Which Joe gave his name to ‘sloppy joes’? We look at five interesting sandwiches and their lexical origins.
- another term for winged elm
- ‘Winged elm, also called corked elm or wahoo elm, can be distinguished from other elms by the woody, wing-like growths along the branchlets.’
- ‘Purple Finches flock to the wahoo elm trees to feed on the buds, and Crossbills attack the pine cones.’
- ‘Here, among the smaller trees, the holly obtains its greatest development, with hornbeams and wahoo elms.’
Late 18th century: perhaps from Creek ahá-hwa ‘walnut’.
A North American burning bush.
Mid 19th century: from Dakota, literally ‘arrow wood’.
A large predatory tropical marine fish of the mackerel family, prized as a game fish.
- ‘By the time you reboard each evening, chef Charlie Wang will have your pan-seared wahoo waiting.’
- ‘The three recently took turns ‘handballing’ the rod aboard Krepp's boat the Tracey Ann to haul in a 40 kg wahoo.’
- ‘Offshore, the marlin chased our baits without committing themselves further, but we caught some super wahoo.’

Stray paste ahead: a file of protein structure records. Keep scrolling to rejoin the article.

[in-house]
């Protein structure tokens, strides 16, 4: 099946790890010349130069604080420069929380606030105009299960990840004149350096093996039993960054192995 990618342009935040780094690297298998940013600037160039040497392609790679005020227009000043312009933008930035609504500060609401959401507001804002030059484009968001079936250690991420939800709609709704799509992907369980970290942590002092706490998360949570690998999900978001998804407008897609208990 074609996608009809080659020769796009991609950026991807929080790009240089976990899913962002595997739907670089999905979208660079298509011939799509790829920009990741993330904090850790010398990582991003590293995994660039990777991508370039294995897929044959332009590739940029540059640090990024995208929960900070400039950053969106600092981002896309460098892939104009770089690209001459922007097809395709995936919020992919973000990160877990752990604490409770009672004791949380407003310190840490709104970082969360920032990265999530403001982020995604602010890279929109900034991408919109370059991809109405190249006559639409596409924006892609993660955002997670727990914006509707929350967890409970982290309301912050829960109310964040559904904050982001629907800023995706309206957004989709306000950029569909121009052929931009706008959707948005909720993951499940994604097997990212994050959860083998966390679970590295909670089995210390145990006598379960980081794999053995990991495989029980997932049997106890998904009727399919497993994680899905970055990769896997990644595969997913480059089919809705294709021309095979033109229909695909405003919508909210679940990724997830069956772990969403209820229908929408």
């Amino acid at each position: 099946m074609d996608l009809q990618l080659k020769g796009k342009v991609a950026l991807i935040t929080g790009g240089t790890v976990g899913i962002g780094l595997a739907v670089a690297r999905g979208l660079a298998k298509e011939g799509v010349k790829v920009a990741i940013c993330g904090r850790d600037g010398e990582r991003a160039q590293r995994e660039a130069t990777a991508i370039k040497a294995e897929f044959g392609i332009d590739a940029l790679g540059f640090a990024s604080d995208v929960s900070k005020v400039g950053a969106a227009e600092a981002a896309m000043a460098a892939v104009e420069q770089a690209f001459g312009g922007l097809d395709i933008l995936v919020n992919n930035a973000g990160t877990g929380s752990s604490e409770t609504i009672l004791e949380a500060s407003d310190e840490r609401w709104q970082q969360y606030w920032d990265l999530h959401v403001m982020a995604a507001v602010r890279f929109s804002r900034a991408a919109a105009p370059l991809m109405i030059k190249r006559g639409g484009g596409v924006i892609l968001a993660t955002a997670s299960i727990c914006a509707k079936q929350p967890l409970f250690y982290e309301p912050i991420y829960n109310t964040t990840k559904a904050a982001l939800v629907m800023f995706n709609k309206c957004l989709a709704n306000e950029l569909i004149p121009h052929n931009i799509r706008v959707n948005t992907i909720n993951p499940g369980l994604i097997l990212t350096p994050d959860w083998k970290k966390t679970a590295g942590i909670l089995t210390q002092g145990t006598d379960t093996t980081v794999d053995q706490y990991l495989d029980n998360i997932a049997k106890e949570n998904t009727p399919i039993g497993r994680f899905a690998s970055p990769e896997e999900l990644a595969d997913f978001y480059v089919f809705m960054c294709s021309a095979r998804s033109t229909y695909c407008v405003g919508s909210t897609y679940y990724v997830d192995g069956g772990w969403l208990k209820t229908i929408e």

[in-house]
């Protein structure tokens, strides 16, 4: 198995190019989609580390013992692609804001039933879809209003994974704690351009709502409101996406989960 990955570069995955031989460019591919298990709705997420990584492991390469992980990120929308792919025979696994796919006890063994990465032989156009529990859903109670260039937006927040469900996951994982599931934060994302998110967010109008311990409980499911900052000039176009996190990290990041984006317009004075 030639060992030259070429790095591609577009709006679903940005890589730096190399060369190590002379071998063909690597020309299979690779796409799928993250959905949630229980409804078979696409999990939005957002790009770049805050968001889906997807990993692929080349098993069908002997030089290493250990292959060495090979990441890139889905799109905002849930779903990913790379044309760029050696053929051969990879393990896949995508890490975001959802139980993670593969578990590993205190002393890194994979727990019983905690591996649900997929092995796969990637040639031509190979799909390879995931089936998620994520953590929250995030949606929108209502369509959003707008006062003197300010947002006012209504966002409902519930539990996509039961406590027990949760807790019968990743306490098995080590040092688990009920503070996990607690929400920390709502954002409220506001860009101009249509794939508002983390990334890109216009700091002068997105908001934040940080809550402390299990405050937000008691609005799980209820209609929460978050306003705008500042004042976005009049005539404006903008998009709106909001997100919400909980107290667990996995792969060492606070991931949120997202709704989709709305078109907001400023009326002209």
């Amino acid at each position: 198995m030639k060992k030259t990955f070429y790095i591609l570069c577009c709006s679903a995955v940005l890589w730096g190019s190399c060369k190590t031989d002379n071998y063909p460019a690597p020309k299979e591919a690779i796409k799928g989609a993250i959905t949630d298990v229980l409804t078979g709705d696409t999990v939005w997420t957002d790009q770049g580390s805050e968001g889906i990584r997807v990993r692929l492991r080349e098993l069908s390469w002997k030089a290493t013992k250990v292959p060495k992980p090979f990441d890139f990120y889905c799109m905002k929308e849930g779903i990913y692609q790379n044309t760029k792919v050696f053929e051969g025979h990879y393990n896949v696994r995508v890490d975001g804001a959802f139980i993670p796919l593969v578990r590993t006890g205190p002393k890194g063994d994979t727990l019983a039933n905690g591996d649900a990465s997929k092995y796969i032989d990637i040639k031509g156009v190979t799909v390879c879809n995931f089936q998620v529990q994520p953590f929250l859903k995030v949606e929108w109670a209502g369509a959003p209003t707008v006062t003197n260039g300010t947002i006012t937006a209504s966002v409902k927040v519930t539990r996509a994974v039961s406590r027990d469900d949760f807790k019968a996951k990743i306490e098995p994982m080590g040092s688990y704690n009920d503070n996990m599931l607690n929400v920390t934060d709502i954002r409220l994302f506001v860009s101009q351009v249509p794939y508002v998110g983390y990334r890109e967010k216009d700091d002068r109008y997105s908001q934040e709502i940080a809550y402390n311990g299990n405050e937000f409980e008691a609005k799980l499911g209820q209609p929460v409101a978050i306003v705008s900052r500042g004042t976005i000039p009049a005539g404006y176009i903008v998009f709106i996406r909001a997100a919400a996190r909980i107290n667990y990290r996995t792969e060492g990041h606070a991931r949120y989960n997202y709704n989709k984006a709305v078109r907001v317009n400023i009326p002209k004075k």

- ‘Skewered chunks of wahoo, a firm, white fish, come in a garlicky scampi butter that turns them irresistible.’
- ‘Weeds in blue water attract significant numbers of sailfish and wahoo during the summer months.’
Early 20th century: of unknown origin.
- another term for yahoo
- ‘Consumer confidence and spending are down - wahoo!’
- ‘He took a step backward and plunged down an open deck hatch, disappearing from sight with one last ‘wahoo!’’
- ‘Wouldn't it be dreamy to hold on to the water-park wahoo of summer… all year round?’
- ‘Do I get excited about Beyonce because, wahoo, it's one more song about relationships?’
1940s: probably a natural exclamation.
We take a look at several popular, though confusing, punctuation marks.
From Afghanistan to Zimbabwe, discover surprising and intriguing language facts from around the globe.
The definitions of ‘buddy’ and ‘bro’ in the OED have recently been revised. We explore their history and increase in popularity.